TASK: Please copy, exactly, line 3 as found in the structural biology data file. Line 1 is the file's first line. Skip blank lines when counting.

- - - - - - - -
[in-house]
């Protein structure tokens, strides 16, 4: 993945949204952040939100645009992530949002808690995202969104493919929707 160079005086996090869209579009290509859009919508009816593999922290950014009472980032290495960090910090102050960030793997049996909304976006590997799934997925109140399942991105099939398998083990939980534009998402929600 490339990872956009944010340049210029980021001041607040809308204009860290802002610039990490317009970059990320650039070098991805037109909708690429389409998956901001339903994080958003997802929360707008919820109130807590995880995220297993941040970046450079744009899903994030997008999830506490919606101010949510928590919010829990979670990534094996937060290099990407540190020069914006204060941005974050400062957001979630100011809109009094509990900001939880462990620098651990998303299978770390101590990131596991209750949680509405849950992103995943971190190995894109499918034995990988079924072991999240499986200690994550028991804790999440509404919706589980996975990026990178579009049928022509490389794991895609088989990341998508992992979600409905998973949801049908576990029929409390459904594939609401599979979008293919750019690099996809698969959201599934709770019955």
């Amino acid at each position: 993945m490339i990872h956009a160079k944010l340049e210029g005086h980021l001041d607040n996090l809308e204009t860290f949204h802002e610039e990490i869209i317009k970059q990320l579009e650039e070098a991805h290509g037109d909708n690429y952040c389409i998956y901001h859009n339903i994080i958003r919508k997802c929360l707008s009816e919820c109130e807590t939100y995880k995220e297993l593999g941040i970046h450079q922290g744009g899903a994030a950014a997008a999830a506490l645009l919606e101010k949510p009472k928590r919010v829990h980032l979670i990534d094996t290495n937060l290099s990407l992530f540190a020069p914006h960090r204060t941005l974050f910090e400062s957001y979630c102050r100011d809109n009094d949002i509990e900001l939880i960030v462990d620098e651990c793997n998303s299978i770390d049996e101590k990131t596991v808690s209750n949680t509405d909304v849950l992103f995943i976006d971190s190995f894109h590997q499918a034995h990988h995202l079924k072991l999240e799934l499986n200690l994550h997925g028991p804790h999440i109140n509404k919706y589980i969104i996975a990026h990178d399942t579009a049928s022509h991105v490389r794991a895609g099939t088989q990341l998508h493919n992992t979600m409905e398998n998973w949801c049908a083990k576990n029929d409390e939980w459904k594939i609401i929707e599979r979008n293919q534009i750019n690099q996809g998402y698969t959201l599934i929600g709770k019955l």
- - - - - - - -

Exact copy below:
């Amino acid at each position: 993945m490339i990872h956009a160079k944010l340049e210029g005086h980021l001041d607040n996090l809308e204009t860290f949204h802002e610039e990490i869209i317009k970059q990320l579009e650039e070098a991805h290509g037109d909708n690429y952040c389409i998956y901001h859009n339903i994080i958003r919508k997802c929360l707008s009816e919820c109130e807590t939100y995880k995220e297993l593999g941040i970046h450079q922290g744009g899903a994030a950014a997008a999830a506490l645009l919606e101010k949510p009472k928590r919010v829990h980032l979670i990534d094996t290495n937060l290099s990407l992530f540190a020069p914006h960090r204060t941005l974050f910090e400062s957001y979630c102050r100011d809109n009094d949002i509990e900001l939880i960030v462990d620098e651990c793997n998303s299978i770390d049996e101590k990131t596991v808690s209750n949680t509405d909304v849950l992103f995943i976006d971190s190995f894109h590997q499918a034995h990988h995202l079924k072991l999240e799934l499986n200690l994550h997925g028991p804790h999440i109140n509404k919706y589980i969104i996975a990026h990178d399942t579009a049928s022509h991105v490389r794991a895609g099939t088989q990341l998508h493919n992992t979600m409905e398998n998973w949801c049908a083990k576990n029929d409390e939980w459904k594939i609401i929707e599979r979008n293919q534009i750019n690099q996809g998402y698969t959201l599934i929600g709770k019955l």